Defending against liability Featured

7:00pm EDT December 31, 2006

Being sued for liability is one of the risks professionals such as accountants, insurance agents, attorneys, and directors or officers of a business take. The best defense against liability lawsuits is to prevent them from being filed in the first place. Therefore, it is in the best interests of professionals, directors and officers to retain the best defense attorneys possible when liability lawsuits are filed against them. Ideally, the attorneys should specialize in liability issues.

“Attorneys can help minimize defendants’ exposure and sometimes get them exonerated,” says Bruce Bowman, a partner with Godwin Pappas Langley Ronquillo LLP. “Defense attorneys can help resolve disputes before they get to court, which results in cost savings for the defendant, but if not settled can actually try cases and convince the jury their clients’ conduct was proper.”

Smart Business talked with Bowman about how attorneys defend their clients in liability lawsuits, how the two can work together to gain favorable outcomes, and how clients can actually save money by establishing long-term relationships with attorneys to forestall lawsuits before they are filed.

Are there differences in liability lawsuits among professionals, directors and officers?

Generally, lawsuits filed against professionals involve the actual work they do. For example, the plaintiff might have had misguided perceptions and expectations about the services the professional was to perform. When the services were not performed to the client’s satisfaction, a lawsuit resulted.

Lawsuits against officers or directors revolve more around vicarious liability. They are not aimed at something the director or officer has done personally, but at something done by an employee of the corporation that the director or officer should have caught, or a perceived misuse of the director’s or officer’s personal position. In any case, the result is the same: the client needs an attorney to defend him. The best time to retain one is before a lawsuit is ever filed.

How can attorneys protect their clients from liability lawsuits before they arise?

One of the best ways is for attorneys and clients to establish an ongoing working relationship that includes counseling and education. Clients should be willing to keep their attorneys advised of events in their work-related endeavors, which gives them the opportunity to provide counseling before anything untoward happens that might lead to a liability lawsuit. And the attorneys can offer education sessions that focus on legal and ethical business practices as a way of forestalling liability lawsuits.

Clients who wait to hire an attorney until after being sued may end up paying a lot more for legal expenses in such cases than they would if they had established an ongoing relationship earlier.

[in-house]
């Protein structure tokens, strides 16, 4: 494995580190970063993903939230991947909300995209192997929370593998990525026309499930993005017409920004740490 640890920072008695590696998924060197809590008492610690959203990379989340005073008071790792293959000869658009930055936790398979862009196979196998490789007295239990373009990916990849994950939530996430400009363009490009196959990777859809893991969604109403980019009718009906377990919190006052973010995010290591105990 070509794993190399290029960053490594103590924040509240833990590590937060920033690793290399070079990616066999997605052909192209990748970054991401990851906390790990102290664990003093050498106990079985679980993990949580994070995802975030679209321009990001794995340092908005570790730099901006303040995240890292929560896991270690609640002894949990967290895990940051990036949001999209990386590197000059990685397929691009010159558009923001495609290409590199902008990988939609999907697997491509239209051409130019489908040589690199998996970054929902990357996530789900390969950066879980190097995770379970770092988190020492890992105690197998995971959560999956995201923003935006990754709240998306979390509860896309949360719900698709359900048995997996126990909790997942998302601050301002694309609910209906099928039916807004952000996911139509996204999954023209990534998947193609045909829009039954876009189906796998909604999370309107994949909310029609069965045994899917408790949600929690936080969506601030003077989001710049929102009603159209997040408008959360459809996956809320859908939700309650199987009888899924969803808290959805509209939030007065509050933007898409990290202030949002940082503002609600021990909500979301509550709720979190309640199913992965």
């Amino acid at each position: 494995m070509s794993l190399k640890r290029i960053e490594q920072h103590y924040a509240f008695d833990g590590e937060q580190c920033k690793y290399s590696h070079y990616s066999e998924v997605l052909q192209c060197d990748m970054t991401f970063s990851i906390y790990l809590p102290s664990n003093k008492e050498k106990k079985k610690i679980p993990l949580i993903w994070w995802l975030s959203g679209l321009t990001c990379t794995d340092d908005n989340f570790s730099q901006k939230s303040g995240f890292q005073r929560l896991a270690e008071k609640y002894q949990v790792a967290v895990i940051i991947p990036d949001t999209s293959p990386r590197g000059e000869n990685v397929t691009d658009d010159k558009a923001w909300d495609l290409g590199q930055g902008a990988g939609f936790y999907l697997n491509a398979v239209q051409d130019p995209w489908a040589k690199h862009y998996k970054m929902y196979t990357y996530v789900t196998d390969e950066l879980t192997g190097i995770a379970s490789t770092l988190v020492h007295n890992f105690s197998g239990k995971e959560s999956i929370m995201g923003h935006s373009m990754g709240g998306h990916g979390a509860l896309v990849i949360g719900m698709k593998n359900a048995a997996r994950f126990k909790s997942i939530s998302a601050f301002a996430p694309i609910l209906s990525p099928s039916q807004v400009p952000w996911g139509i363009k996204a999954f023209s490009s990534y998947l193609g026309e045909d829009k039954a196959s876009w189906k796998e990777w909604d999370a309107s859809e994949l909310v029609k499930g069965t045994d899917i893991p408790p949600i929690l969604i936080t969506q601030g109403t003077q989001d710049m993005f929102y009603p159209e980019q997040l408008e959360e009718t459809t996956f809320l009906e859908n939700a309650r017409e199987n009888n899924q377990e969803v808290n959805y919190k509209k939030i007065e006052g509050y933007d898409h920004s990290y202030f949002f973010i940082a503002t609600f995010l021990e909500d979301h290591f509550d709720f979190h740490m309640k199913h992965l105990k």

What can an attorney do to defend a professional, director or officer in a liability lawsuit that the individual cannot do himself?

The answer to that question seems obvious. After all, an attorney is trained in law and experienced in courtroom procedures. But there are times when professionals, directors and officers think that if they can explain what they did to the plaintiffs or their lawyers, the lawsuit will suddenly disappear — especially because they are sure they did nothing wrong.

People have to remember that lawsuits are not always about right or wrong. They are often aimed at a monetary settlement, which explains the need for defense attorneys in liability lawsuits.

Defense attorneys are more objective in their approaches to defending a client and the nuances of the law, and can provide a buffer between defendant and plaintiff. That is important, because emotions sometimes run high in a lawsuit, and clients often have misguided perceptions and expectations about what has to be done to resolve it. Attorneys can also encourage clients not to talk directly to the other party in a lawsuit, which some of them might want to do in an effort to settle it independently. That is not a viable way for clients to resolve a liability dispute.

What criteria should a defendant apply when hiring a defense attorney in a liability lawsuit?

A key criterion is to look for an attorney who has experience in a courtroom, or who at least has access to co-counsel who does. Some attorneys can make things look good on paper. They can do excellent transactional work, but they have never actually had to defend it before six or 12 people, depending on the size of the jury.

Other factors to look at are where the trial is to be held, who the judge is, the size of the jury and whether the attorney has a good working relationship with a jury consultant in order to get a ‘mind read’ on prospective jurors. Being able to do that is helpful to the defense attorney and the defendant as well.

BRUCE BOWMAN is a partner in the Dallas office of Godwin Pappas Langley Ronquillo LLP. Reach him at (214) 939-8679 or